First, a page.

The identification of neuronal control pathways supplying effector tissues in the stomach
John B Furness, Madeleine Di Natale, Billie Hunne, Lalita Oparija-Rogenmozere, Sean M Ward, Kent C Sasse, Terry L Powley, Martin J Stebbing, Deborah Jaffey, Linda J Fothergill
Cell and Tissue Research | SPRINGER | Published : 2020
The stomach acts as a buffer between the ingestion of food and its processing in the small intestine. It signals to the brain to modulate food intake and it in turn regulates the passage of a nutrient-rich fluid, containing partly digested food, into the duodenum. These processes need to be finely controlled, for example to restrict reflux into the esophagus and to transfer digesta to the duodenum at an appropriate rate. Thus, the efferent pathways that control gastric volume, gastric peristalsis and digestive juice production are critically important. We review these pathways with an emphasis on the identities of the final motor neurons and comparisons between species. The major types of mo..View full abstract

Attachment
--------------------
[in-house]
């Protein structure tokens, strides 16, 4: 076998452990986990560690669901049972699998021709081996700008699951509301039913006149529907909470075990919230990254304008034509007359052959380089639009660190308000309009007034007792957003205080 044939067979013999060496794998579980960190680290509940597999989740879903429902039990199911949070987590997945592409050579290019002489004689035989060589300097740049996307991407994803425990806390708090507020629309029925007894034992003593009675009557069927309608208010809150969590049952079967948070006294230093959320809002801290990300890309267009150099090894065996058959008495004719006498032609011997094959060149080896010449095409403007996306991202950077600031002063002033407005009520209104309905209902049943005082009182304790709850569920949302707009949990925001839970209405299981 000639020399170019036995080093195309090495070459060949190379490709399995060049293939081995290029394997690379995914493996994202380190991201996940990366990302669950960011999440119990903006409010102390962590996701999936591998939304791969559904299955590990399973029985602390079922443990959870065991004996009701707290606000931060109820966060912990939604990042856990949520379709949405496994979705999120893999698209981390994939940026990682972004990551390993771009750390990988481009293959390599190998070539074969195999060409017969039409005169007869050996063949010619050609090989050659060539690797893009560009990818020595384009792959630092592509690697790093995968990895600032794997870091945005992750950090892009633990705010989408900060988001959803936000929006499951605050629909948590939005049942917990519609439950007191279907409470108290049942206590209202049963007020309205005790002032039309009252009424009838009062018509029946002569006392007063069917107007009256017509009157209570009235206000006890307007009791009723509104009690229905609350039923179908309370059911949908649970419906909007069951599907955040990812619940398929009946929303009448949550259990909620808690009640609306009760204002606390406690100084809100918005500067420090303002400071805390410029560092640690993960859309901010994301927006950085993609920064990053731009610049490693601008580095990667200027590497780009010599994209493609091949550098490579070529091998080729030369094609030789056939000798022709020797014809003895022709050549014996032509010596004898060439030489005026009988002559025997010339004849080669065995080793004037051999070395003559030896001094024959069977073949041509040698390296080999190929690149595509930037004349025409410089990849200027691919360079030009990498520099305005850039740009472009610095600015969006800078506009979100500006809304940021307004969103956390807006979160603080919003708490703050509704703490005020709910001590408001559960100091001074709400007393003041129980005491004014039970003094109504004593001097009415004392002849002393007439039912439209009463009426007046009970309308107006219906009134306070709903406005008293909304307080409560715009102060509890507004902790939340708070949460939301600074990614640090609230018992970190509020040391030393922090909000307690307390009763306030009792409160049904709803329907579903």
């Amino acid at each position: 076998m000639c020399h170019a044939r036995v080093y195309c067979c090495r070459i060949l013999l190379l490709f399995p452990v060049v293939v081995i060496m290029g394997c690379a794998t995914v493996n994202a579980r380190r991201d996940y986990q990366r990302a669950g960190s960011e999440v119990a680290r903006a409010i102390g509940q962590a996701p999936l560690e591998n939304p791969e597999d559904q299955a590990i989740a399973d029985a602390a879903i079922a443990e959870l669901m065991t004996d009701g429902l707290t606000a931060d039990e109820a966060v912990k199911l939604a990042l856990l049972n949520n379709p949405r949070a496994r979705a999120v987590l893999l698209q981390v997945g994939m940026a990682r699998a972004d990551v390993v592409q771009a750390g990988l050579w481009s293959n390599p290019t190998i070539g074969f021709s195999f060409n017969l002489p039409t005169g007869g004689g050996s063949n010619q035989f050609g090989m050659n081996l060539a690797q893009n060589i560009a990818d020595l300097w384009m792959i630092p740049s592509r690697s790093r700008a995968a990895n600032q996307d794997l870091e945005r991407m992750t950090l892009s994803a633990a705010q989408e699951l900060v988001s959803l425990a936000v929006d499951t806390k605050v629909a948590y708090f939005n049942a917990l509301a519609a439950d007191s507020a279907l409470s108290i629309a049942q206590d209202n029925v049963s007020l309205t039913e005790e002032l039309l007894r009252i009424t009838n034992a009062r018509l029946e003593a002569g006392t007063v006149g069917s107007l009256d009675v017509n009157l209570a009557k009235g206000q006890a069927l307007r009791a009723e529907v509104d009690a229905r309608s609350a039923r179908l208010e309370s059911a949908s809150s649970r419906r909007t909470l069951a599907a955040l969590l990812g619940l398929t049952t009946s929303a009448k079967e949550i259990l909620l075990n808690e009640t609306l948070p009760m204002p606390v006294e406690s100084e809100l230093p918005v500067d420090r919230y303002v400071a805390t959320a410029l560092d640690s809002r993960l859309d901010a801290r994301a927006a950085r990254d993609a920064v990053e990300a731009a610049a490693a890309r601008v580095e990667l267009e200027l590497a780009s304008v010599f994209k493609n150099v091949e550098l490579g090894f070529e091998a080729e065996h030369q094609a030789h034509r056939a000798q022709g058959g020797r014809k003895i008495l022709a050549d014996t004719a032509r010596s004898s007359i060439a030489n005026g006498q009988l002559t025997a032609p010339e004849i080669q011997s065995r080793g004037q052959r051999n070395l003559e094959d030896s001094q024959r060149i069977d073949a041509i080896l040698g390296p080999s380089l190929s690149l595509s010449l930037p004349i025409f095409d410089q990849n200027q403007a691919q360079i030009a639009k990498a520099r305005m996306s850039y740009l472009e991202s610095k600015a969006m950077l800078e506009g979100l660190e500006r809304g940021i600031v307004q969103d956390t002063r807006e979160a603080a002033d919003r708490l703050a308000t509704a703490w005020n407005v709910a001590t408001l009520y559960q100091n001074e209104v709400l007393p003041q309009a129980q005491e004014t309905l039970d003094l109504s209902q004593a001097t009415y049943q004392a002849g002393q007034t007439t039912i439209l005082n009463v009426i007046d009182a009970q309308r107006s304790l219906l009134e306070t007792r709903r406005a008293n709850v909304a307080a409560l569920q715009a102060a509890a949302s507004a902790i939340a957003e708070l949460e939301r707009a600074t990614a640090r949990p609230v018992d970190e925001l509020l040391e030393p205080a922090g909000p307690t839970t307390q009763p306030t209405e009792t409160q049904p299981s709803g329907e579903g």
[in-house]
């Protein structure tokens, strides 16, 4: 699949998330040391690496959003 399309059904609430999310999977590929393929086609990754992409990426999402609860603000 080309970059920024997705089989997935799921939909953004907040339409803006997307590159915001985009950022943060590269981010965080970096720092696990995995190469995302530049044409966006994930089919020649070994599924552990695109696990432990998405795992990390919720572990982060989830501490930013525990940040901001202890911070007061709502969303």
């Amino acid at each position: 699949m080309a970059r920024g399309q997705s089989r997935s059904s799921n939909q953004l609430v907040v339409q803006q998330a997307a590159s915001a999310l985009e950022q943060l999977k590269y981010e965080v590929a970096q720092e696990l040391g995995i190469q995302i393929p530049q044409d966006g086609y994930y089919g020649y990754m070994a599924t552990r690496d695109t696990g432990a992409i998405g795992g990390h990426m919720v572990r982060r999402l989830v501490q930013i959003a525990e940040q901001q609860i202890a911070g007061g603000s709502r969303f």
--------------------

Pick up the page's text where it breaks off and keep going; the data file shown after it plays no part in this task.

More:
Awarded by NIH (SPARC)
This work was supported by NIH (SPARC) grant ID no. OT2OD023847 (PIs TLP and JBF). LO is the recipient of a Swiss National Science Foundation Fellowship.